We Don’t Need No Education: Another Lie in the Myth

I forgot I said I’d post this in the afternoon.   It’s evening now, so I better write it and post it.  It’ll have to be quick and dirty.

There’s a Business Insider article pushing the Tiger-Made-Golfers-Rich lie.  It’s title?  “The Tiger Woods Era Made Pro Golfers More Money Than They Could Have Dreamed Of.”

The author uses the percentage increase in golf prize money between 1997 and 2008 to make his case.  Now, you might wonder why he calls 2008 the end of the Tiger Era since Woods won Player of the Year in 2009 and 2013.  You shouldn’t.  The author used 2008 because that’s when the world financial meltdown occurred, and advertising budgets got tight afterwards.  So right away you know he is pushing an agenda.  As well, his starting year, 1997, coincides with the beginning of the dotcom bubble, another key factor the author sweeps under the rug.

Anyway, I pulled up a chart for Major League Baseball minimum salaries and compared the growth for the same period.  (You will find similar results using any benchmark you choose.)  If you run the annualized percentage gains for baseball’s minimum salary, you get something like 8.9 percent growth from 1995 (the year closest to 1997) and 2008.  Golf’s was 9.3.  However, the author doesn’t compare the growth of the golf prize money to other sports — where money went up equally fast.  No, he compares it to the slow growth years of golf — and ALL sports — in the six prior years.  (Another cherry-picked range of years.)

So, golf grew 0.4 percent faster than MLB’s minimum salary.  Hardly worth noting.  You can use other numbers in some other sports to show they grew even faster than golf.  The simple truth is that ALL sports saw prize money increase dramatically in the dotcom and housing bubble years.  However, only in golf does the media blindly ignore that in order to credit one man.

By the way, 1995 coincides with the arrival of Derek Jeter and Alex Rodriguez.  Have you ever heard anyone say, “A-Rod made all the other baseball players rich.”  You could say that if you wished to push that agenda, and you’d be no less logical than those who say Woods made all the other golfers rich.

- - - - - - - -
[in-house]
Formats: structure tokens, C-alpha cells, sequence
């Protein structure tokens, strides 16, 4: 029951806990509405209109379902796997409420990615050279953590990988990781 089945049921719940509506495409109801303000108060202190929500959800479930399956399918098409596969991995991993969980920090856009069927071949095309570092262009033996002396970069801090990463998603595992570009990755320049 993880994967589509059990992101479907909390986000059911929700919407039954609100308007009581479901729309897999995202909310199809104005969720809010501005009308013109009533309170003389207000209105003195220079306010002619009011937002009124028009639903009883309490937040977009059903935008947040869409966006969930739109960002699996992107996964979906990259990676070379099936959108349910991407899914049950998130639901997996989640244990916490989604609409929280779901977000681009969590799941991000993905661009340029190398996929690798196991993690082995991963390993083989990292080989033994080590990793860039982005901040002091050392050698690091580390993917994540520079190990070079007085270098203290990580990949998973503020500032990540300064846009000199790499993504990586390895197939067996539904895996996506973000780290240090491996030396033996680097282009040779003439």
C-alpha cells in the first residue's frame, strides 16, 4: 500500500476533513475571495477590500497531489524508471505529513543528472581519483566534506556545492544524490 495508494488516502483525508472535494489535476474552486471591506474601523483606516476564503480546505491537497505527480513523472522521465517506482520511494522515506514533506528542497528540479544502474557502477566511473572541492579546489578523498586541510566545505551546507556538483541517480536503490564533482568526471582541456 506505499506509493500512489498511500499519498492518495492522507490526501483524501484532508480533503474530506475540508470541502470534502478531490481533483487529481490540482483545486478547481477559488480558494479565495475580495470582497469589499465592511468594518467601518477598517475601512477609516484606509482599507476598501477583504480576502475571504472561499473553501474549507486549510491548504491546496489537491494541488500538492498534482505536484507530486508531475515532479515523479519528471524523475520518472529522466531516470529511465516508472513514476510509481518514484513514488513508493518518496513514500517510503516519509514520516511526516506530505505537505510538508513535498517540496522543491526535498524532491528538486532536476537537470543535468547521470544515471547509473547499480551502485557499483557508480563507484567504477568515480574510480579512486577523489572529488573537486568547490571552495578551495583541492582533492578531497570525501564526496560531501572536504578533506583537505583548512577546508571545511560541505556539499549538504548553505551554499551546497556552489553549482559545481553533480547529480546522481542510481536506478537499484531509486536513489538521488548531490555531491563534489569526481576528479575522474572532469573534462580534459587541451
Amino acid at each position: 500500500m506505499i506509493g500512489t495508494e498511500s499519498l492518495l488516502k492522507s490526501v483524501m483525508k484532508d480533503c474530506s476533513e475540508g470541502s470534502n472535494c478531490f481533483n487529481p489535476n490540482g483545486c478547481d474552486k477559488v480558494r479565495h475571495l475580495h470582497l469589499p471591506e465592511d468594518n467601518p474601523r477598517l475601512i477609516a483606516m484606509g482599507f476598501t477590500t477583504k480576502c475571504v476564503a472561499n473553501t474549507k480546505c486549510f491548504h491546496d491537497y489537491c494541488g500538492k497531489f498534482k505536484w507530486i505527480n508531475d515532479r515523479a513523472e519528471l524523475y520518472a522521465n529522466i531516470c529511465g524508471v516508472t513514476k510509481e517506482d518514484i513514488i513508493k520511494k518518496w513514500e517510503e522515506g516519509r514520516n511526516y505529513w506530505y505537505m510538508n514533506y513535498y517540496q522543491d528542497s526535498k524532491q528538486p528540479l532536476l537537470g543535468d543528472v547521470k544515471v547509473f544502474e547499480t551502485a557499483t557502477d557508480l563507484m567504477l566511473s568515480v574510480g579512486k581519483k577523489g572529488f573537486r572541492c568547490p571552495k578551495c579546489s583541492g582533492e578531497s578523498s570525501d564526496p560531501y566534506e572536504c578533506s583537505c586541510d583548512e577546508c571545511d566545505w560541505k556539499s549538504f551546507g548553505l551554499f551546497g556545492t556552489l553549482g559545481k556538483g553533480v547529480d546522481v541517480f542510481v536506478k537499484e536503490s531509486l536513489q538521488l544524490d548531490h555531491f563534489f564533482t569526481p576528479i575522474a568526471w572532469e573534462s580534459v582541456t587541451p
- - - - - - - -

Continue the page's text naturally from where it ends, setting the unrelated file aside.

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6 Responses to We Don’t Need No Education: Another Lie in the Myth

  1. BigTimeTimmyJim says:

    You don’t hear much about A-Roid, I mean A-Rod and Jeter in 1995 but you hear more than a few folks giving McGuire and Sosa more than a little credit for their home run chase/battle in 1998 and it’s positive impact on re-energizing baseball popularity after the strike earlier in the 90’s.

    You like to refer to events as their initial names; events like the LA Open for example. I don’t know for sure but it seems like the sponsors names coming into play also coincided with the .com beginnings and the increase in the Internet and social media. It could be argued that Tiger had a hand in this because the advertisers saw his popularity and deduced a tangible benefit to spending those advertising/sponsorship dollars. With no TW, are we sure those same conclusions are reached?

    • Sports-realist says:

      Both of your examples could be because of steroids…We already know Sosa/Mcguire were because of steroids, and it sure seems like Eldrick was attached to steroids too…..If anything STEROIDS had to do with the success of sports in the 90’s to today, if we are going to hand out credit properly…

      • BigTimeTimmyJim says:

        I readily admit that the chances Tiger used steriods/PED’s is pretty darn good. The question I have is, when did he start using? Tiger’s best years were pretty much ’97 to, lets say, ’07. The only evidence we have, or that I have seen, is that the doctor visits were in ’08-’09. Now, if you have similar evidence that Tiger was on something during the ’97-’07 period, I would not mind, at all, seeing that.

      • lannyh says:

        I think most would suggest his PED usage coincided with the golf media saying things like, “Look at his physique. He looks like a middle linebacker.”

        He long had an association with Lindsay (I think it is) going way back to those early bodybuilding days. He was on a magazine cover with him for some obscure magazine. Let me see if I can did that up…

        Okay, it looks like it is Keith Kleven. I’m going to do a quick summary and post it as an article. It’ll take about an hour or so.

      • lannyh says:

        I was thinking the same thing. Baseball writers have refused to vote those two into the Hall of Fame. If you are going to credit those guys with helping baseball for one summer, how can you not blame them for the general demise of the game’s popularity. Some people seem to have this “Tiger is great, so shut up” mentality and they come up with all kinds of twisted logic and imaginative narratives to maintain their view of him.

    • lannyh says:

      “It could be argued that Tiger…”

      Yeah, and you could argue that the Internet never would have become popular without Tiger, and that Google never would have been founded without Tiger, and that Facebook would never have been created without Tiger because…. well, I’m sure you can think of some narrative.

      A better phrase would be, “It can be ridiculously claimed…”

      I’m showing you the numbers. All sports money went up.

      You can “argue”/”ridiculously claim” anything. You could take any person or event and claim it changed the entire zeitgeist of the nation. You could claim something like 9/11 caused people to spend less out of fear, or caused them to spend more because they realized life is fleeting. You could “argue” the Troy Aikman, Emmitt Smith, Michael Irvin, and the Dallas Cowboys showed advertisers the potential popularity of sports. You can claim this stuff if you have an agenda to push. But it would be nonsense.

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